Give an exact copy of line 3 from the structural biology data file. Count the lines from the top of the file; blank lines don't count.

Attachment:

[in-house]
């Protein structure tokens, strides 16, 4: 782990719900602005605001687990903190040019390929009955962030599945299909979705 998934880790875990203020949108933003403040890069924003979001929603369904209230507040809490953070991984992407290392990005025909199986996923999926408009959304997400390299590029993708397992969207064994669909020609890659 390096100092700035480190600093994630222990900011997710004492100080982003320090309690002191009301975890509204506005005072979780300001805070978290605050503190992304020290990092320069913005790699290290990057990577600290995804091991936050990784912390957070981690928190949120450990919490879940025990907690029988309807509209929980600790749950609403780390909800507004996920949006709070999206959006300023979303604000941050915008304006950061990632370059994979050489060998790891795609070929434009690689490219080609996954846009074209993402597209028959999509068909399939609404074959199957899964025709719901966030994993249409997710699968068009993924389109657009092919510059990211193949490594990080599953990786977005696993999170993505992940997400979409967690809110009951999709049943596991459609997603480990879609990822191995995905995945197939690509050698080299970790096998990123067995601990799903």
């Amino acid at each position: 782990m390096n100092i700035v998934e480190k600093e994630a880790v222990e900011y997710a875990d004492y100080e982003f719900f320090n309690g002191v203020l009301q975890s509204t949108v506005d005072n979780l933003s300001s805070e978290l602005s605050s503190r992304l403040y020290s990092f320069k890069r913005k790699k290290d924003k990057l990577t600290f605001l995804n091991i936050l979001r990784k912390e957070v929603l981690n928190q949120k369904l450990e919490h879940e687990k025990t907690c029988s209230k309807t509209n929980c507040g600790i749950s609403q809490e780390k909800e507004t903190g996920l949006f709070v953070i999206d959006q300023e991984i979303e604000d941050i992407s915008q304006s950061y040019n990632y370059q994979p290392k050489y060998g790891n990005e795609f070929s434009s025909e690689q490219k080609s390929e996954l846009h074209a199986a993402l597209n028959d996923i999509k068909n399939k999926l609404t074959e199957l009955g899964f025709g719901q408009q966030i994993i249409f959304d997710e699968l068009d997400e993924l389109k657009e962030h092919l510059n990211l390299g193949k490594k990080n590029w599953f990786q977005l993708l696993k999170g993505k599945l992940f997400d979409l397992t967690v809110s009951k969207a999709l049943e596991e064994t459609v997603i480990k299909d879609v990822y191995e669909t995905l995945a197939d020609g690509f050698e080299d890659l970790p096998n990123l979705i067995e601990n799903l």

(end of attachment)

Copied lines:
């Amino acid at each position: 782990m390096n100092i700035v998934e480190k600093e994630a880790v222990e900011y997710a875990d004492y100080e982003f719900f320090n309690g002191v203020l009301q975890s509204t949108v506005d005072n979780l933003s300001s805070e978290l602005s605050s503190r992304l403040y020290s990092f320069k890069r913005k790699k290290d924003k990057l990577t600290f605001l995804n091991i936050l979001r990784k912390e957070v929603l981690n928190q949120k369904l450990e919490h879940e687990k025990t907690c029988s209230k309807t509209n929980c507040g600790i749950s609403q809490e780390k909800e507004t903190g996920l949006f709070v953070i999206d959006q300023e991984i979303e604000d941050i992407s915008q304006s950061y040019n990632y370059q994979p290392k050489y060998g790891n990005e795609f070929s434009s025909e690689q490219k080609s390929e996954l846009h074209a199986a993402l597209n028959d996923i999509k068909n399939k999926l609404t074959e199957l009955g899964f025709g719901q408009q966030i994993i249409f959304d997710e699968l068009d997400e993924l389109k657009e962030h092919l510059n990211l390299g193949k490594k990080n590029w599953f990786q977005l993708l696993k999170g993505k599945l992940f997400d979409l397992t967690v809110s009951k969207a999709l049943e596991e064994t459609v997603i480990k299909d879609v990822y191995e669909t995905l995945a197939d020609g690509f050698e080299d890659l970790p096998n990123l979705i067995e601990n799903l």